'Fund more training opportunities for adult social care nurses'
Nursing expert calls for nurses in adult social care to have similar training opportunities to nurses in NHS hospitals and other settings
Nurses providing NHS funded care in independent care homes are not receiving the training opportunities available to the rest of the health service, according to a nursing expert.
A report published yesterday (May 18) by the National Care Forum and Skills for Care raises concerns about how few nurses are choosing to work in adult social care in England. It recommends improvements to recruitment and retention.
The report says nursing students should be routinely offered placement opportunities in social care and clearer career pathways supported by education and training.
In response to the report, independent nurse adviser in the care of older people Lynne Phair said: ‘A nurse who is providing NHS funded care in care homes should be entitled to specialist training in exactly the same way as NHS funded training in hospitals.
‘We have a prejudice in this country because a registered nurse could be working for a private care home company providing NHS funded registered nursing care but not be entitled to NHS funded training.’
Ms Phair said the provision of publicly funded social care nurse training is variable and dependent on local clinical commissioning groups and local workforce planning.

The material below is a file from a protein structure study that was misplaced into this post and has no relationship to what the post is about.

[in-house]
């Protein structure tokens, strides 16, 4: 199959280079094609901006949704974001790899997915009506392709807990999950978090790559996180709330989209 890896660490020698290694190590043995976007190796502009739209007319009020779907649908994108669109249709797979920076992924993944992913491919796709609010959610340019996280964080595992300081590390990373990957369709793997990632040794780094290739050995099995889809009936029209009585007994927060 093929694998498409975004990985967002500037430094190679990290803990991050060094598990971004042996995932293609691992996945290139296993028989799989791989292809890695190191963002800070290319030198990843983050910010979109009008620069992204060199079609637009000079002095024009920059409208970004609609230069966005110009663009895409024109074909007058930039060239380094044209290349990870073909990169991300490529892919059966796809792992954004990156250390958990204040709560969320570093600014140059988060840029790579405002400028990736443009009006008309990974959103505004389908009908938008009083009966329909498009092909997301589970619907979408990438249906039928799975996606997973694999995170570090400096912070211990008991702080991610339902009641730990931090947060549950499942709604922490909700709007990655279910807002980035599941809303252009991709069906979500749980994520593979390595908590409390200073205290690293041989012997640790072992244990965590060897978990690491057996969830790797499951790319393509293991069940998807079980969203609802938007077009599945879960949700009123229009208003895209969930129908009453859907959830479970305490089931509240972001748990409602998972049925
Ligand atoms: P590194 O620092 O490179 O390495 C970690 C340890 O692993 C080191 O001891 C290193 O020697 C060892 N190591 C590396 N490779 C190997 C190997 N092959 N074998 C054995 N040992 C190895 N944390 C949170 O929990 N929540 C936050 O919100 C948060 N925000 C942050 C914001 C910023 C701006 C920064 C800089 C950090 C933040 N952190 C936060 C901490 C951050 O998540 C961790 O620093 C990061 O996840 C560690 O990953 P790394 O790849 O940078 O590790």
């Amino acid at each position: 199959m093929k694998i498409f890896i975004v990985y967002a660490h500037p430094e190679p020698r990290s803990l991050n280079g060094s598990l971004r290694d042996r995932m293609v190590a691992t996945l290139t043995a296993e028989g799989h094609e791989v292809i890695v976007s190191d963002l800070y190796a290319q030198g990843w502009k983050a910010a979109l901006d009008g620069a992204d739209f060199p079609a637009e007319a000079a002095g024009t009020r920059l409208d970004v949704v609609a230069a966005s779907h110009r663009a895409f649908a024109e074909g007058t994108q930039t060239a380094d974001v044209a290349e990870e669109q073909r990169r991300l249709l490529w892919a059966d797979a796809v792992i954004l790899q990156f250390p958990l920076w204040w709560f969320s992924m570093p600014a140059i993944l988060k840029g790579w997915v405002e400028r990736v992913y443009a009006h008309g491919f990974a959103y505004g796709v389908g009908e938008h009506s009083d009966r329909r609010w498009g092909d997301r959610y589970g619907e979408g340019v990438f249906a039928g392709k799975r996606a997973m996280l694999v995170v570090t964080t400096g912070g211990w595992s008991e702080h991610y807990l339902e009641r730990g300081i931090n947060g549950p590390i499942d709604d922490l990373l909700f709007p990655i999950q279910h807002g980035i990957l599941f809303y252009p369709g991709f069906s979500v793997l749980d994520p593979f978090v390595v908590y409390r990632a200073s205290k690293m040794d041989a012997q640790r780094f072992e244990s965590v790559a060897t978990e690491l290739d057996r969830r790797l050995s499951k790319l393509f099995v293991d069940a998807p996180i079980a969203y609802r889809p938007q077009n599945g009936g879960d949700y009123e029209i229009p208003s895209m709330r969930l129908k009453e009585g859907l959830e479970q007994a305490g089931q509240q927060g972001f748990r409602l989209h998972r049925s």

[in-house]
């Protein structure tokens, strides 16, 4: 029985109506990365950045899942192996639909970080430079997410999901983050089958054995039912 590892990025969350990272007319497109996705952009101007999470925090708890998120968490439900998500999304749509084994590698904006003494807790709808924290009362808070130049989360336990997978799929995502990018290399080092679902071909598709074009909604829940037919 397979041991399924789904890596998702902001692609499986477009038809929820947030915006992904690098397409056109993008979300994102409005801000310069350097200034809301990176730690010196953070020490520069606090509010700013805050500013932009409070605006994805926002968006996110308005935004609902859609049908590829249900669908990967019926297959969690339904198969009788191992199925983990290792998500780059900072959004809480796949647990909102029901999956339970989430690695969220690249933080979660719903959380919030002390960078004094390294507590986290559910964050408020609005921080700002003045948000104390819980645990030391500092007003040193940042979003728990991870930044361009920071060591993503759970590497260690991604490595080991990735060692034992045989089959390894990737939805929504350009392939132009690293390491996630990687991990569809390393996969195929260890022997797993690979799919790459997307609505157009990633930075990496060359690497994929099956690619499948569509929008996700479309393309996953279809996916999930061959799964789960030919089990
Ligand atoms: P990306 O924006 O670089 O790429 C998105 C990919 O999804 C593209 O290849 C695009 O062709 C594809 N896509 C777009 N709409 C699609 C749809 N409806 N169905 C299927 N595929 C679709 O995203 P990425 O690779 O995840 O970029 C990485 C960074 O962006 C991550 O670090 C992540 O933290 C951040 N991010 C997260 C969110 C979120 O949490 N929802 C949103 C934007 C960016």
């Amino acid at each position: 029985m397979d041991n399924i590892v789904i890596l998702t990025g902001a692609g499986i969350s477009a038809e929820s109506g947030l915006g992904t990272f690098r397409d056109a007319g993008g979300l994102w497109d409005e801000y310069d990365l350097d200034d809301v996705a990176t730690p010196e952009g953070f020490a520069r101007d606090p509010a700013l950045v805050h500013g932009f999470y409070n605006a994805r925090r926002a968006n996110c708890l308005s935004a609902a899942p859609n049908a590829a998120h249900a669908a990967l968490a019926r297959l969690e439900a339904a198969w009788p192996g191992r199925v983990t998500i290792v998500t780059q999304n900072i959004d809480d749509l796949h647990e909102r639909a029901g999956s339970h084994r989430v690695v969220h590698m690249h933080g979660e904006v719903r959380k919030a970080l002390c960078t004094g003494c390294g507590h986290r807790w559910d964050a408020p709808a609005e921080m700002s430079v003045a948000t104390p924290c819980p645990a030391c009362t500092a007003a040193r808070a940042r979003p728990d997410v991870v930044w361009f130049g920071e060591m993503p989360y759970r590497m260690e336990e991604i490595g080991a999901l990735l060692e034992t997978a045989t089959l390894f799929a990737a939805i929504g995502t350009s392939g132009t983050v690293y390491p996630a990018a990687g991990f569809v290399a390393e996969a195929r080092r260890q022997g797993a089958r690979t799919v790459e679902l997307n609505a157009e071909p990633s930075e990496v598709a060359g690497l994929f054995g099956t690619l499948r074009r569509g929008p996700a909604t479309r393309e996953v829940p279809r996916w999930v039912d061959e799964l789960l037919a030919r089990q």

She added that the Department of Health should be funding specific qualifications and courses for social care nurses through Skills for Health, to develop and reinforce their skills.
In England in 2014, there were 49,500 nurses working in adult social care. The report focuses on residential care, where some 85% of the nurses are employed.
The report says just over a third (34%) of nurses were estimated to have left their role in social care in the year up to April (approximately 16,800 leavers), while 36% of nurses (17,900) started their role in the last year.
The report recommends:
- Developing advanced career roles for nurses in adult social care.
- Considering making social care placements a compulsory part of the nursing degree and preceptorship.
- Developing specialised postgraduate training in the care of older people.
Workforce expert Jim Buchan, of Queen Margaret University in Edinburgh, said the report demonstrated that the sector is having to compete with the NHS for nurse recruitment during an overall nursing shortage.
He added: ‘Improving career paths and educational opportunities all make sense, but funding in the sector is tightening and commissioners will not be easily persuaded to loosen the purse strings.’
National Care Forum policy director and nurse Sharon Blackburn said: 'Adult social care provides numerous opportunities for nurses to work in a relational way to achieve outcomes that are meaningful to people using services. Nurses in adult social care are vital if people are to receive services tailored to their wishes and needs. Their contribution is essential in supporting the NHS to deliver an integrated service.'